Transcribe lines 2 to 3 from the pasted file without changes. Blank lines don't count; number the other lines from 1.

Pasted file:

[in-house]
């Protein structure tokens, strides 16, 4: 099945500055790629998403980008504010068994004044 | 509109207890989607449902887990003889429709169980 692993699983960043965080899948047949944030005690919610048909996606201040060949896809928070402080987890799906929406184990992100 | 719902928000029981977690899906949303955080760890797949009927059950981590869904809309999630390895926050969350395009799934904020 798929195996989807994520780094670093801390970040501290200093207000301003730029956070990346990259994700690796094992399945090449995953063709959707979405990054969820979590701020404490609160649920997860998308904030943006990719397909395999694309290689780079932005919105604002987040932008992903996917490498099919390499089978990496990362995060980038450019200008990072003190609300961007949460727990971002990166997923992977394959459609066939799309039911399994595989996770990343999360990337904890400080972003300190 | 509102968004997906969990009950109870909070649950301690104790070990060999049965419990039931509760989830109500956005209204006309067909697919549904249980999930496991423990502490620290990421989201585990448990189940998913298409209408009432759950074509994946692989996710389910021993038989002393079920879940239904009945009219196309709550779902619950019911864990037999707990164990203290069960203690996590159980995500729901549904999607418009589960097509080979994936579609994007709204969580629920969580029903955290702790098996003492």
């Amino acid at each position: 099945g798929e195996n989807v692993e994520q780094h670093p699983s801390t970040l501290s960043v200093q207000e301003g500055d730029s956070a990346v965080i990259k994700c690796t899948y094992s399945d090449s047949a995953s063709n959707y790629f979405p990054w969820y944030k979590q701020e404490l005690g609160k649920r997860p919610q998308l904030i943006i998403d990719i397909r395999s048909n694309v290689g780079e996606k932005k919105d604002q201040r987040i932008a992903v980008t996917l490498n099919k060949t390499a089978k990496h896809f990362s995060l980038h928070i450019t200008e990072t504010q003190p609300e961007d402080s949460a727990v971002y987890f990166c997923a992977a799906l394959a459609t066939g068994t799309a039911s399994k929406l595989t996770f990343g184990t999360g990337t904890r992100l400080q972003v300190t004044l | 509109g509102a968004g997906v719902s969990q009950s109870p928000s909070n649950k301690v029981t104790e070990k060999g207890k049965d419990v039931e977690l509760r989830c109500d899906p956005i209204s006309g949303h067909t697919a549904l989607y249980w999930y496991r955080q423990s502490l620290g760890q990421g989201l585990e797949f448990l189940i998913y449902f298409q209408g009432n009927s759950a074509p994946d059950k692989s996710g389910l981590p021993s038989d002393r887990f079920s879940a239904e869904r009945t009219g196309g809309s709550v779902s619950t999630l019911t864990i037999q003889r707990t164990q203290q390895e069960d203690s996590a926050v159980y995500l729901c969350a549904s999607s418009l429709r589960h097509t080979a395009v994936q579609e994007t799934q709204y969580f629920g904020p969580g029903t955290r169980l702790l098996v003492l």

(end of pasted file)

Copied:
């Protein structure tokens, strides 16, 4: 099945500055790629998403980008504010068994004044 | 509109207890989607449902887990003889429709169980 692993699983960043965080899948047949944030005690919610048909996606201040060949896809928070402080987890799906929406184990992100 | 719902928000029981977690899906949303955080760890797949009927059950981590869904809309999630390895926050969350395009799934904020 798929195996989807994520780094670093801390970040501290200093207000301003730029956070990346990259994700690796094992399945090449995953063709959707979405990054969820979590701020404490609160649920997860998308904030943006990719397909395999694309290689780079932005919105604002987040932008992903996917490498099919390499089978990496990362995060980038450019200008990072003190609300961007949460727990971002990166997923992977394959459609066939799309039911399994595989996770990343999360990337904890400080972003300190 | 509102968004997906969990009950109870909070649950301690104790070990060999049965419990039931509760989830109500956005209204006309067909697919549904249980999930496991423990502490620290990421989201585990448990189940998913298409209408009432759950074509994946692989996710389910021993038989002393079920879940239904009945009219196309709550779902619950019911864990037999707990164990203290069960203690996590159980995500729901549904999607418009589960097509080979994936579609994007709204969580629920969580029903955290702790098996003492």
């Amino acid at each position: 099945g798929e195996n989807v692993e994520q780094h670093p699983s801390t970040l501290s960043v200093q207000e301003g500055d730029s956070a990346v965080i990259k994700c690796t899948y094992s399945d090449s047949a995953s063709n959707y790629f979405p990054w969820y944030k979590q701020e404490l005690g609160k649920r997860p919610q998308l904030i943006i998403d990719i397909r395999s048909n694309v290689g780079e996606k932005k919105d604002q201040r987040i932008a992903v980008t996917l490498n099919k060949t390499a089978k990496h896809f990362s995060l980038h928070i450019t200008e990072t504010q003190p609300e961007d402080s949460a727990v971002y987890f990166c997923a992977a799906l394959a459609t066939g068994t799309a039911s399994k929406l595989t996770f990343g184990t999360g990337t904890r992100l400080q972003v300190t004044l | 509109g509102a968004g997906v719902s969990q009950s109870p928000s909070n649950k301690v029981t104790e070990k060999g207890k049965d419990v039931e977690l509760r989830c109500d899906p956005i209204s006309g949303h067909t697919a549904l989607y249980w999930y496991r955080q423990s502490l620290g760890q990421g989201l585990e797949f448990l189940i998913y449902f298409q209408g009432n009927s759950a074509p994946d059950k692989s996710g389910l981590p021993s038989d002393r887990f079920s879940a239904e869904r009945t009219g196309g809309s709550v779902s619950t999630l019911t864990i037999q003889r707990t164990q203290q390895e069960d203690s996590a926050v159980y995500l729901c969350a549904s999607s418009l429709r589960h097509t080979a395009v994936q579609e994007t799934q709204y969580f629920g904020p969580g029903t955290r169980l702790l098996v003492l």